“I don’t care how you do it, but get that table out of here.” For Ed Catmull, the President of Pixar Animation, replacing a square table with a long, skinny one was the first step on a Lean journey of discovery at Pixar.[ii] Catmull also changed the office layout by converting the executive suites into story rooms. He then moved his office into the centre of the building, and most importantly, had a new patterned carpet installed, which acted like a road guiding people towards his office.[iii] His actions were symbolic of a fundamental Pixar belief: Unhindered communication was key, no matter what your rank. [iv] It was also the first step in opening up the Pixar workforce to Lean thinking and Kanban in particular. That’s because if you want to Kanban to work in any business, you need to create a culture of working, where every person (no matter what their job title) feels free to offer opinion and constructive criticism at any time. And though Pixar does not use a traditional assembly line in its creative process, it has been heavily influenced by the Toyota Production System. Indeed, Pixar may not have conveyor belts connecting each work station, but for Ed Catmull, it is vitally important that a film be made in order. Therefore, each team passes the product, or idea to the next team, who in turn pushes it further down the chain. High-level Kanban boards were used to ensure that this happened. It meant that staff working on a production knew exactly what everyone else was doing, and most importantly how their work directly affected their colleagues. However, in his bestselling book, Creativity, Inc., Catmull explains that by instilling Lean Manufacturing techniques, he created a work culture where anyone could ‘pull the cord’ and ‘stop the line.’[v] But for Catmull, this wasn’t enough. He realised that the highest standards of quality could only be achieved if the workforce understood that while ‘efficiency was a goal, quality was the goal.’ For Catmull, Kanban provided proof that Pixar was putting people first, and not just saying that is did. Catmull talks about how Kanban solved the issue of the ‘beautiful shaped penny.’ This is the penny that the diligent Pixar artist spends hours creating, only to discover that the cinema-goer only catches a tiny glimpse of it, or does not see it at all. He recounts how a producer, John Walker, devised a system using popsicle sticks so that his team could see what exactly was possible (given limited resources) on each day of production. The sticks were stuck to a wall with Velcro. Each stick represented a person-week, which is the amount of work a single animator could achieve in a single week. As an easy visual cue, sticks would be arranged next to a particular character. If for example, producers had 10 animators, and five popsicle sticks had been assigned to The Incredibles' characters, ‘Elasti-Girl’ and five given to ‘Jack-Jack’, it would make everyone realise the positive creative impact of limits.[vi] New Call-to-action This simple but highly effective process ensured that new tasks could only be taken on unless resources were re-arranged. It also encouraged everyone in the team to think in a more lean way and analyse the total work process. The kind of questions the exercise elicited are as follows: 1. Why does Elasti-Girl need five popsicle sticks? 2. We need to carry out an urgent task, can we take some of the popsicle sticks assigned to Jack-Jack, and attach them to the new task? But at Pixar, Kanban is everywhere. So much so that many Lean thinking coaches outside the computer animation studio, use a simple technique known as the Pixar Pitch, to help their students to realise why they need to develop a Kanban system. The questions the trainer will ask are as follows: [vii] 1. What has happened in the past? 2. Who are the key characters in the story? 3. What was their present situation? 4. What happened to change it? 5. What were the consequences? By the end of the pitch, the learner should not only realise why a Kanban system needs to be implemented, but be able to understand how flow, value and potential will shape the Kanban task board design.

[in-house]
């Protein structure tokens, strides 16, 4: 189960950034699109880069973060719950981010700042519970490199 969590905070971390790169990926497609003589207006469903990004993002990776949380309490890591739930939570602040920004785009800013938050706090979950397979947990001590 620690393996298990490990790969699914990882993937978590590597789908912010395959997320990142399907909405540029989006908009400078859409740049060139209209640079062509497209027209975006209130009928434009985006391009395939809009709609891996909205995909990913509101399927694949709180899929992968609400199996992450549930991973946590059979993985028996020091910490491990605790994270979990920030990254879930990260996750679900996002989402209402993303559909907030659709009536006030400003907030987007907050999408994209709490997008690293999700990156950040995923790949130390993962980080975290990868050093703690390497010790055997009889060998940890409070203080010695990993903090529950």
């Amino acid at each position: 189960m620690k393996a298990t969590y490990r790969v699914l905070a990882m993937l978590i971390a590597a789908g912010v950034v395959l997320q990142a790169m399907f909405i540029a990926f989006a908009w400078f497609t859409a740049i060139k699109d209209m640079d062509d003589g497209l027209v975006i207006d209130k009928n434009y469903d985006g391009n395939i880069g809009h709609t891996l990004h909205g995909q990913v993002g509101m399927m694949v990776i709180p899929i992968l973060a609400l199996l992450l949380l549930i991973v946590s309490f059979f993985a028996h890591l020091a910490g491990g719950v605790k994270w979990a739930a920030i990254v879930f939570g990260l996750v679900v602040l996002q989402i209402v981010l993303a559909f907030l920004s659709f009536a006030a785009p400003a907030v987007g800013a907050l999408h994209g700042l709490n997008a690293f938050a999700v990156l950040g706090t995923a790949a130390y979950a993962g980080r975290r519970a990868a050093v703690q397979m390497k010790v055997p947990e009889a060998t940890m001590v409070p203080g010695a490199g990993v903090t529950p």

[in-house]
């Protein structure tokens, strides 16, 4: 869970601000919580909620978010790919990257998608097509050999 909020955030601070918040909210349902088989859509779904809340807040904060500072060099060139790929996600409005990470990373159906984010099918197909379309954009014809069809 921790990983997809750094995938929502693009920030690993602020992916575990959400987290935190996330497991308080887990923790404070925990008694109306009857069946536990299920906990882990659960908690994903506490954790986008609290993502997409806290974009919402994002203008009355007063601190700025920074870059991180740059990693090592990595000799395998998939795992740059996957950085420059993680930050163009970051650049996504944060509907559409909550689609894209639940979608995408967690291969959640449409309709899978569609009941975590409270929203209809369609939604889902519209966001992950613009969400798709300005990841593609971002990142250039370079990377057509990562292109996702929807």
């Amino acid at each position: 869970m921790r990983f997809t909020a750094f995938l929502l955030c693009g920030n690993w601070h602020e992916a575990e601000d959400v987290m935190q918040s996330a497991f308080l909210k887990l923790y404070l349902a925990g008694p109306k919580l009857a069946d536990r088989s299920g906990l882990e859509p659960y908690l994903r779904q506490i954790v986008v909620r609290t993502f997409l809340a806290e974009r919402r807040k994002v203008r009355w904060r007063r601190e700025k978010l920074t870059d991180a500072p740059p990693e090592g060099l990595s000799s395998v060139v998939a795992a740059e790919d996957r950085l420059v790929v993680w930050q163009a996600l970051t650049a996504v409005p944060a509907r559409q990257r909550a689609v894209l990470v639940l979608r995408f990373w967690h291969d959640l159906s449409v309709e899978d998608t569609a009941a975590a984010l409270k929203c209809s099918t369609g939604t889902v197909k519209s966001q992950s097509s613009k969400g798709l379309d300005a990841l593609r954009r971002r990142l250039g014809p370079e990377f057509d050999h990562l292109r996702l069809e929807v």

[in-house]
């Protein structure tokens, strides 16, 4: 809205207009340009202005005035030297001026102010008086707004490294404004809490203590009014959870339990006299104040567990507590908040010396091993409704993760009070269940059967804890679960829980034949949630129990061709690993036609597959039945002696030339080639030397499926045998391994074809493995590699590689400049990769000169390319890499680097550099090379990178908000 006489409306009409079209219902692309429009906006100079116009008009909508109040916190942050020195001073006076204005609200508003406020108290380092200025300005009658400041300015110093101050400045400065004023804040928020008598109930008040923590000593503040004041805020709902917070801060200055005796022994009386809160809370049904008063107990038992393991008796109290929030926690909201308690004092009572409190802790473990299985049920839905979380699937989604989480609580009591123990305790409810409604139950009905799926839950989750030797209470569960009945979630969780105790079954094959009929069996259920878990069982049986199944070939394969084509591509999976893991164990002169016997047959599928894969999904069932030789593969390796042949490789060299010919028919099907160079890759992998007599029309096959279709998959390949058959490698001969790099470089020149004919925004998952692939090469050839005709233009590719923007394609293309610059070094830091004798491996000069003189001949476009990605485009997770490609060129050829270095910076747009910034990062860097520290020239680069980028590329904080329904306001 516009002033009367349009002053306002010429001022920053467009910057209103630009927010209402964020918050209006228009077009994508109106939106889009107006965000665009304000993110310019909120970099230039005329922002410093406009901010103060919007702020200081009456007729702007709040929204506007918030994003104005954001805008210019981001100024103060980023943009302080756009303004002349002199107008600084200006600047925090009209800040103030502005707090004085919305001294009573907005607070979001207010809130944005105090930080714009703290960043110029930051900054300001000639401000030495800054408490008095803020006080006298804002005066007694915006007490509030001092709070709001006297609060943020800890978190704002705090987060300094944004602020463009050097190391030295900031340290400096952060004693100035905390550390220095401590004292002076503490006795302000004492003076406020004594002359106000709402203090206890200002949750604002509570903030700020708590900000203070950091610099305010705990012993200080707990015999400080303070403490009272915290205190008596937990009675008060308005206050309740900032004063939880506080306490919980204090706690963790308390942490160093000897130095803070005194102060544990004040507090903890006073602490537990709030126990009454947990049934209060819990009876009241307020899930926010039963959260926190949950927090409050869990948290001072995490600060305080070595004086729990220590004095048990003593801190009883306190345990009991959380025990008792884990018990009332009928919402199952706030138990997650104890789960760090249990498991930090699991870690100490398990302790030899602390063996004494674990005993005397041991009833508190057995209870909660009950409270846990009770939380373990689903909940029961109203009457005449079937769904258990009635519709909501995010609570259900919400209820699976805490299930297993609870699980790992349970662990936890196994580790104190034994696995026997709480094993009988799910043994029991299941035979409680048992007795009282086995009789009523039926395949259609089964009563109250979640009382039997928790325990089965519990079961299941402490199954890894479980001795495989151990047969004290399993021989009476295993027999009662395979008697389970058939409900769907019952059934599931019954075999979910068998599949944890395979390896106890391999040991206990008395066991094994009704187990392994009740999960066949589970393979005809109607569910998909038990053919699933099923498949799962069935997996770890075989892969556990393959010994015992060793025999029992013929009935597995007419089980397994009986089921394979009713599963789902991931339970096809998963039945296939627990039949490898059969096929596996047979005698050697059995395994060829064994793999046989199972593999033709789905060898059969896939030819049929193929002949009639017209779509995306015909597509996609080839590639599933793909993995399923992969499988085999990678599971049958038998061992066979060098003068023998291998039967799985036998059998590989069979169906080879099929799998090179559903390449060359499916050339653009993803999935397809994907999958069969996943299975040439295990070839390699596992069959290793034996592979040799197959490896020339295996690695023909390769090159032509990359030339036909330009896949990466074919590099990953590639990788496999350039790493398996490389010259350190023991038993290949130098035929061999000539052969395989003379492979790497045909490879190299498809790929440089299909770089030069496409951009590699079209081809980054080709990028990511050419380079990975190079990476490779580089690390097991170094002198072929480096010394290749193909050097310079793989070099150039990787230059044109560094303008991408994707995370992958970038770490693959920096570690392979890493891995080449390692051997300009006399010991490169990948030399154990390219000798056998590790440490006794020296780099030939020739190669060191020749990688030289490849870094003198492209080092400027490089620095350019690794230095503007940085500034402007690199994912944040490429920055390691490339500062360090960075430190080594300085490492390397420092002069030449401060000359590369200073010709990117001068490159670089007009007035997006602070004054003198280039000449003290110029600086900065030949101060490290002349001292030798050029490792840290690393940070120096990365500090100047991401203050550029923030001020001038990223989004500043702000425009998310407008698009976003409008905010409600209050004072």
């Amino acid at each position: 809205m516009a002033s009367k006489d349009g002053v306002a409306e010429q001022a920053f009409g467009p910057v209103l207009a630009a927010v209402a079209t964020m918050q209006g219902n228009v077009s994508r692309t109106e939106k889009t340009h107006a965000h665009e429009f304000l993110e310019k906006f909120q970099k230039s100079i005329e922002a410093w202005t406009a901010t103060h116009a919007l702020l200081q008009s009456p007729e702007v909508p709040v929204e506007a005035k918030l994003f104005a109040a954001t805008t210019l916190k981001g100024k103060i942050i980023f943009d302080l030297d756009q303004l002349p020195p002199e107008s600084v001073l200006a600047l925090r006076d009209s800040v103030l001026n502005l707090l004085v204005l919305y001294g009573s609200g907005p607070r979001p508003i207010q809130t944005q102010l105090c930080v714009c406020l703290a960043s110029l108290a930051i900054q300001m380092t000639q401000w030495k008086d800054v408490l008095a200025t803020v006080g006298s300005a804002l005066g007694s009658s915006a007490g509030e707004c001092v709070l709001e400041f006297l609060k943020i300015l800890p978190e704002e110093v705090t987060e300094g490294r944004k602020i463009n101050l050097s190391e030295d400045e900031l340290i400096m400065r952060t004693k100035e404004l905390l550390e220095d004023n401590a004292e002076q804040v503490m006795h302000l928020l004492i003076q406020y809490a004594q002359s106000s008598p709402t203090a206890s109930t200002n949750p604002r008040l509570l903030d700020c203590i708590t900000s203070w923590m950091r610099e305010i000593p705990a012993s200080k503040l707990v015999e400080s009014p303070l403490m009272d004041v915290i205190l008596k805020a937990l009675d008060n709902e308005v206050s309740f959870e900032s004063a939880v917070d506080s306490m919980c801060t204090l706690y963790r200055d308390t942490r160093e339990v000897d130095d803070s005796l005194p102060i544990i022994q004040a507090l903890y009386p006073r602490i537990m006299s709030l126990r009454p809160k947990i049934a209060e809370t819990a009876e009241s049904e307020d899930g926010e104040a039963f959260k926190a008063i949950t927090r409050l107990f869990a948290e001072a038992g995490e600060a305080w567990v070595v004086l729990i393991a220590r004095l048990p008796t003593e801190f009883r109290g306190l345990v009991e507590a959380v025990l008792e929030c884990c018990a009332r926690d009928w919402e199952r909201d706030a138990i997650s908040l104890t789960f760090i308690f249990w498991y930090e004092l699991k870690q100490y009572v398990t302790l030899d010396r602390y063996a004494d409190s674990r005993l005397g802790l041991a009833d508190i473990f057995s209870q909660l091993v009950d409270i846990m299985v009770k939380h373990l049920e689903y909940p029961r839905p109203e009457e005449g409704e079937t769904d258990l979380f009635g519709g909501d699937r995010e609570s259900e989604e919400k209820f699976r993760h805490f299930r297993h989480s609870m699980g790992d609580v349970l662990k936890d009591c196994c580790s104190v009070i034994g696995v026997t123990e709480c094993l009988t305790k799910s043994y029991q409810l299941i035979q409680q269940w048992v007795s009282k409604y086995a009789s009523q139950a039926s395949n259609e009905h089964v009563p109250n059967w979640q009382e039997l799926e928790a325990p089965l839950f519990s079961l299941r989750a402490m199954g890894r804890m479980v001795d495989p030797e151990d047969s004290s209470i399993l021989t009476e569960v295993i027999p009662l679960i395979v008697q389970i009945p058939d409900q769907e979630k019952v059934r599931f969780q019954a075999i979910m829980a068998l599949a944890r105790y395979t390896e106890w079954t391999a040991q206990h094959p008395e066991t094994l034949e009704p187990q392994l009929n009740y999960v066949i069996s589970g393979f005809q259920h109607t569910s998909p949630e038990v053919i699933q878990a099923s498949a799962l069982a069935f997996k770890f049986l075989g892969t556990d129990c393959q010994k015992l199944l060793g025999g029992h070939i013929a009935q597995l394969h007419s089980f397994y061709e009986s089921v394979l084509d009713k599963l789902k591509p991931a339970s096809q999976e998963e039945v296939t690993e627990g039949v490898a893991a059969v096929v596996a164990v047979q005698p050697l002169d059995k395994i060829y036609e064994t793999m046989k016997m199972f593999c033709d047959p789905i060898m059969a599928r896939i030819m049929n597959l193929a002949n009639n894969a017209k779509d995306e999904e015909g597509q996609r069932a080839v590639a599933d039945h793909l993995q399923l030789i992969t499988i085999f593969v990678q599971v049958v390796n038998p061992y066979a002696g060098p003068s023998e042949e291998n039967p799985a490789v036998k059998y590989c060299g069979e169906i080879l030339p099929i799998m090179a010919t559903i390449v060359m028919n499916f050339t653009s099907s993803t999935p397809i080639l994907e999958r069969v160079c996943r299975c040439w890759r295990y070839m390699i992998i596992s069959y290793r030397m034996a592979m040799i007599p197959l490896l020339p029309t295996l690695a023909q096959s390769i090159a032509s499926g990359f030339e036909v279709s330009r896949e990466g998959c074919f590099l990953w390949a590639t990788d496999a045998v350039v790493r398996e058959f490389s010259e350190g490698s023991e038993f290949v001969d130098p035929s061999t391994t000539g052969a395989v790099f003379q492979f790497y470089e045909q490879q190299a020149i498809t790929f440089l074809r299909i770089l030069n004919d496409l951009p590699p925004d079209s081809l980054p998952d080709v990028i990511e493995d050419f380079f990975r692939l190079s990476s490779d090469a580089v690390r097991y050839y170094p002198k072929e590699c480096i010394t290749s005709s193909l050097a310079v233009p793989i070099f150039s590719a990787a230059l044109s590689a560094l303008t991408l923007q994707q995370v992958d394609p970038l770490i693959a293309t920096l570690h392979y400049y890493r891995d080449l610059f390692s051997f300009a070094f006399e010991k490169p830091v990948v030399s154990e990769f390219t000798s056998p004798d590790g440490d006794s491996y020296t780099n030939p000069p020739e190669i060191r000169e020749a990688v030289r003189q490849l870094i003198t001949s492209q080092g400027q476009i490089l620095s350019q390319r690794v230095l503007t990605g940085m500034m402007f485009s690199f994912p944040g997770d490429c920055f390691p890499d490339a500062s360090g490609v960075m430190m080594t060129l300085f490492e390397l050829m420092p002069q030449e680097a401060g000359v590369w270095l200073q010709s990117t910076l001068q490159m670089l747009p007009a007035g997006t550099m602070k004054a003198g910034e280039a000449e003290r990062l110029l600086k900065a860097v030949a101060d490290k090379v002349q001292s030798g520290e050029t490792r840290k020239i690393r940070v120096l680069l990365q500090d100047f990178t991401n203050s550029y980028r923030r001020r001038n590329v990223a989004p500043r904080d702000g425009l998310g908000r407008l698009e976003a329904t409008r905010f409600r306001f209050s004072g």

Kanban Spotify, the world’s biggest subscription streaming music service, has also embraced Kanban. It's operation team turned to Kanban after realising that its workload was ‘reactive’ rather than ‘proactive,’ meaning that it struggled to find time to for planned projects.[viii] The team dealt with problem by sitting down in a relaxed and informal setting to get a clearer idea of what the work it actually did.[ix] It then asked tasked itself with answering the following questions: 1. What kind of work does it actually do? 2. How much time is spent on the various kinds of work? 3. Is it possible to categorise work into domains in a meaningful way? 4. Where do the jobs come from? Does the Operation team initiate them? If not, who provides it with work? 5. How is it sharing knowledge with other departments? 6. How can it  ensure that operations development gets the time it needs? 7. Is it possible to lower the amount of context-switching that it does? The working group quickly realised that employing a ‘goalkeeper,' who could catch all ad hoc requests, would ensure greater levels of efficiency for the team. Small tasks would be carried out straight away, while larger tasks would be written on a Kanban card and placed on the task board. As for the Kanban board, Spotify's Operations team decided to make it as simple as possible. It contains three vertical lanes: To Do Doing Its Kanban board also has two horizontal lanes. Any tangible tasks, such as ‘upgrading the capacity of data storage’ go here, while the other lane comprises of intangible work, which includes tasks such as ‘planning a server migration’ or 'designing databases.' Spotify organises work into three separate categories. Jobs are either small, medium or large. Small tasks take a day, medium sized ones a few days, and large jobs a week. But what about assignments that take more than week? The Operations team refers to such tasks as projects. It simply splits them into small, medium and large tasks, and then inserts them the tasks back into the backlog. Finally, Spotify was keen not to set too high a Work In Progress (WIP) on the To Do lane to ensure that all intangible tasks are actually completed.